Those of you who are regular readers of Australia and New Zealand magazine will know that I no longer write a monthly article for them. My final piece for them, which appeared back in February 2018, was about Australian cuisine.
Just to be clear though, before we push on, I’m no foodie and I can’t cook for toffee. So I can’t criticise, can I?
Or can I? Here’s a reprint of the article.
This is my 100th entry into my Expat Diary, and my last. I’ve had a great time writing these articles each month and sharing my view of life down under, but it’s time to hang up my pen.
I have written about so many different subjects over the years, but there have been a few things Australian that I have skilfully managed to avoid mentioning. When it comes to Australian cuisine, not only have I managed to avoid mentioning it, I’ve also managed to avoid eating many of Australia’s favourite foods and ‘delicacies’.
So, first up, here’s what I haven’t eaten.
Never had a Bung fritz, which looks scarily like an oversized saveloy. The difference, I’m told, is that the Bung fritz, a delicacy in South Australia, apparently contains quality meats, not pig’s brains. Maybe I will give one a try.
I will almost certainly continue to avoid the Witchetty grub for as long as I possibly can though. No explanation needed, after all it looks like a large maggot…
…and is best eaten raw and alive. Apparently they taste like scrambled eggs, and I like scrambled eggs. But still, no, no, no, not even if I were on a reality TV show.
I’ve also managed to avoid Tim Tams, apparently ranked the world’s most popular biscuit per capita.
Tim Tams are an Aussie favourite, but the UK government are not so keen. Two of the food colourings used in the biscuit, E102 and E110, are included in their list of six colours supplied to the EU market that must carry additional warning information. No such problems in the US though, Tim Tams relaunched there early in 2016 and have since been flying off the supermarket shelves with increasing speed.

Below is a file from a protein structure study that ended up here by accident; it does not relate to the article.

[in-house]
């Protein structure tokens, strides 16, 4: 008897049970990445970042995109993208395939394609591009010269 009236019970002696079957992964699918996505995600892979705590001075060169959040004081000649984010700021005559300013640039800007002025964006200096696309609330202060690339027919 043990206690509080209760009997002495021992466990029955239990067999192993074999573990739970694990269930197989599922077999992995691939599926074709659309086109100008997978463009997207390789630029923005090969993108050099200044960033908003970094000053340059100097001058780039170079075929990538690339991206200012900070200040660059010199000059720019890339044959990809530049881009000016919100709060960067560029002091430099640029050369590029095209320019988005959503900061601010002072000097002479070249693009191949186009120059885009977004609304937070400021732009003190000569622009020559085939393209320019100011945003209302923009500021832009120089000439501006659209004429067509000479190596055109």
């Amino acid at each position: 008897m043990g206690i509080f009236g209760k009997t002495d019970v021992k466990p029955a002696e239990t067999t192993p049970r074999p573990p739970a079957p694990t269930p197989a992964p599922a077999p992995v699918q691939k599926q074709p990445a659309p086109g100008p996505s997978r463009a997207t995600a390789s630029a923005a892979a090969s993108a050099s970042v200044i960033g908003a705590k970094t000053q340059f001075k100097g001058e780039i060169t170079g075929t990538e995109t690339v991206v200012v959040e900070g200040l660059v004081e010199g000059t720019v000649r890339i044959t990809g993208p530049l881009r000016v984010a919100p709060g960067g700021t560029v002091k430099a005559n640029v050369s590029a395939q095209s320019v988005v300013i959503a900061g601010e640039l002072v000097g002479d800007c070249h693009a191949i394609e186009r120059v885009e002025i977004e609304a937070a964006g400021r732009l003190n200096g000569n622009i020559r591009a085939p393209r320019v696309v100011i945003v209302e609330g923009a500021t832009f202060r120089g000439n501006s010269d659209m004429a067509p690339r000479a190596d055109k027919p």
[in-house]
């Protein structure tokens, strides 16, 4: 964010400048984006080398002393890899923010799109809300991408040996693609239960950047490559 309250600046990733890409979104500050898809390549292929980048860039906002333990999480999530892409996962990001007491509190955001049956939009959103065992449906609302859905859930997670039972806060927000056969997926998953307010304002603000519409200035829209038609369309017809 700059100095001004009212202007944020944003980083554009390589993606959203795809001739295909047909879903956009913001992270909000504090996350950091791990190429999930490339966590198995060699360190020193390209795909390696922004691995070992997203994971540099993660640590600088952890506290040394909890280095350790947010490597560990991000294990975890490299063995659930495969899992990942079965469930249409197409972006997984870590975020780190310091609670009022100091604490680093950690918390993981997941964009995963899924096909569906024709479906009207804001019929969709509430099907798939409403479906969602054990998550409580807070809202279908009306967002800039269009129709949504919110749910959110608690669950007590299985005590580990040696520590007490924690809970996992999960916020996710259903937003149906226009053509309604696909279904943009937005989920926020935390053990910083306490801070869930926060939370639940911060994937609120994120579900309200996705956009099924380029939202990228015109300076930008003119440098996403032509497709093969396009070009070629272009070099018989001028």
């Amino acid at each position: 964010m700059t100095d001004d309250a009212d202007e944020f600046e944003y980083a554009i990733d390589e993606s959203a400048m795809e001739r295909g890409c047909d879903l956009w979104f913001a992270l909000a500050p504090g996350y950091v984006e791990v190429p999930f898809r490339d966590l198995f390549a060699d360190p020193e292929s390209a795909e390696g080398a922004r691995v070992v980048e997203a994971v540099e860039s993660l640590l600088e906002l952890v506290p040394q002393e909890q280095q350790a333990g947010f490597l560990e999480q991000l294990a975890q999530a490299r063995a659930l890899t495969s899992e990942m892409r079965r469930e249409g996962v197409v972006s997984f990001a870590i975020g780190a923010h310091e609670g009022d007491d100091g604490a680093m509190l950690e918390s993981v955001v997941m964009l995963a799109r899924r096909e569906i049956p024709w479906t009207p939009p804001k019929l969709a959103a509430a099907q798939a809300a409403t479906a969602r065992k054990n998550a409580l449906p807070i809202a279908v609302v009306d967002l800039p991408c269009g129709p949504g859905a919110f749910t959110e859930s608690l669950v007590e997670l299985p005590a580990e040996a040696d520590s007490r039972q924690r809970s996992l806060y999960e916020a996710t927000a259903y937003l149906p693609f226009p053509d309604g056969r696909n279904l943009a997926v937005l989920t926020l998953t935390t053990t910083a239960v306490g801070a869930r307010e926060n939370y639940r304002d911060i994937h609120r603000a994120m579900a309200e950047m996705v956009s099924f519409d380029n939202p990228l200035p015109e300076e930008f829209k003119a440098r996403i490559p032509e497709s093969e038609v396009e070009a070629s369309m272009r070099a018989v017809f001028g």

I’ve also managed to avoid eating a Chiko Roll so far, but as I researched the ingredients I found myself becoming tempted to give one a go.
This little beauty contains no chicken, as you might have thought. Instead, the deep-fried spring roll lookalike contains beef, cabbage, carrots, celery, onion, green beans, spices and much much more.
But then I discovered, would you believe, it too can include added E102 and E110. Further information online suggests that some chiko brands contain ingredients that simply can’t be identified. Witchetty grub? Surely not, so maybe I will give one a go, it is an Australian icon after all.
Here are a couple favourites for kids parties; firstly, fairy bread. Recipe; sliced white bread cut into triangles, covered in margarine and smothered in 100s and 1000s. Yes, those multi-coloured tiny sweet candy balls which contain 80 grams of sugar per 100 grams. Plus more E102 and E110.
Not for me, thank you, but I could well indulge in one of the other kids party favourites, the party pie.
Pies are big business here in Australia, big, big business. We like to get our children into them as early as possible, hence the party pie.
Nothing special, just a small (approx 7 cm diameter) beef pie served with lashings of tomato sauce. Meat pies are often described as Australia’s national dish, and yes, I eat them. Better than the Witchetty grub, I suppose, but anyhow, I moved here for the weather, not the food.
Nobody moves to Australia for the food.